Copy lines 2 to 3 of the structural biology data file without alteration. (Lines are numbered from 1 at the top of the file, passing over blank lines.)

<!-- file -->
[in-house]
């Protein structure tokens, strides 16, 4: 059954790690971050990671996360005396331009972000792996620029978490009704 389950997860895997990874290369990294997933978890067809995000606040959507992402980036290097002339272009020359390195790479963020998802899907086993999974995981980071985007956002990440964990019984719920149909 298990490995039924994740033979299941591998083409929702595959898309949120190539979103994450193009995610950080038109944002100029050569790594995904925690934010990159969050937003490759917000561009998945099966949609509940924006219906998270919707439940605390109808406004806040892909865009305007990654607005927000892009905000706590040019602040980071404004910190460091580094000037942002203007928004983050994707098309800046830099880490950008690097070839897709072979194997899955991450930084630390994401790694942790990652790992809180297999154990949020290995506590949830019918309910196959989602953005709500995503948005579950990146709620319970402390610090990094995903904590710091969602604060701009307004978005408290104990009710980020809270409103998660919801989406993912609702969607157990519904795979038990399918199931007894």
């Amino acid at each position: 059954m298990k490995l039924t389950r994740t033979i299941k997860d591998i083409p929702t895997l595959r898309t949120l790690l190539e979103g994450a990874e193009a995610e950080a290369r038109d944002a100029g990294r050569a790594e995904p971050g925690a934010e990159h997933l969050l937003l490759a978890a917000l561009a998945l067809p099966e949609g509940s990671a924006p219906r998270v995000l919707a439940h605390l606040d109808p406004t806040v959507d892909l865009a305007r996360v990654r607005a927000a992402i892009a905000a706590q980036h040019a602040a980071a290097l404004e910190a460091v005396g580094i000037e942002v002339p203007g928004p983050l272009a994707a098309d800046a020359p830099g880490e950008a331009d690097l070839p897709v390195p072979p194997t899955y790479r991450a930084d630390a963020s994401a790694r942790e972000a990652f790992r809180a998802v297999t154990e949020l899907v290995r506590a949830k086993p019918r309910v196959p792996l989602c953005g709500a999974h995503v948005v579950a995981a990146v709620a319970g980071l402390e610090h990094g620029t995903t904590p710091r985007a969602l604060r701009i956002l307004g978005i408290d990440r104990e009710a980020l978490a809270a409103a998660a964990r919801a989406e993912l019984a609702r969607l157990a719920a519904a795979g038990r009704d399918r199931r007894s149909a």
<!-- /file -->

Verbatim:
């Protein structure tokens, strides 16, 4: 059954790690971050990671996360005396331009972000792996620029978490009704 389950997860895997990874290369990294997933978890067809995000606040959507992402980036290097002339272009020359390195790479963020998802899907086993999974995981980071985007956002990440964990019984719920149909 298990490995039924994740033979299941591998083409929702595959898309949120190539979103994450193009995610950080038109944002100029050569790594995904925690934010990159969050937003490759917000561009998945099966949609509940924006219906998270919707439940605390109808406004806040892909865009305007990654607005927000892009905000706590040019602040980071404004910190460091580094000037942002203007928004983050994707098309800046830099880490950008690097070839897709072979194997899955991450930084630390994401790694942790990652790992809180297999154990949020290995506590949830019918309910196959989602953005709500995503948005579950990146709620319970402390610090990094995903904590710091969602604060701009307004978005408290104990009710980020809270409103998660919801989406993912609702969607157990519904795979038990399918199931007894």
């Amino acid at each position: 059954m298990k490995l039924t389950r994740t033979i299941k997860d591998i083409p929702t895997l595959r898309t949120l790690l190539e979103g994450a990874e193009a995610e950080a290369r038109d944002a100029g990294r050569a790594e995904p971050g925690a934010e990159h997933l969050l937003l490759a978890a917000l561009a998945l067809p099966e949609g509940s990671a924006p219906r998270v995000l919707a439940h605390l606040d109808p406004t806040v959507d892909l865009a305007r996360v990654r607005a927000a992402i892009a905000a706590q980036h040019a602040a980071a290097l404004e910190a460091v005396g580094i000037e942002v002339p203007g928004p983050l272009a994707a098309d800046a020359p830099g880490e950008a331009d690097l070839p897709v390195p072979p194997t899955y790479r991450a930084d630390a963020s994401a790694r942790e972000a990652f790992r809180a998802v297999t154990e949020l899907v290995r506590a949830k086993p019918r309910v196959p792996l989602c953005g709500a999974h995503v948005v579950a995981a990146v709620a319970g980071l402390e610090h990094g620029t995903t904590p710091r985007a969602l604060r701009i956002l307004g978005i408290d990440r104990e009710a980020l978490a809270a409103a998660a964990r919801a989406e993912l019984a609702r969607l157990a719920a519904a795979g038990r009704d399918r199931r007894s149909a």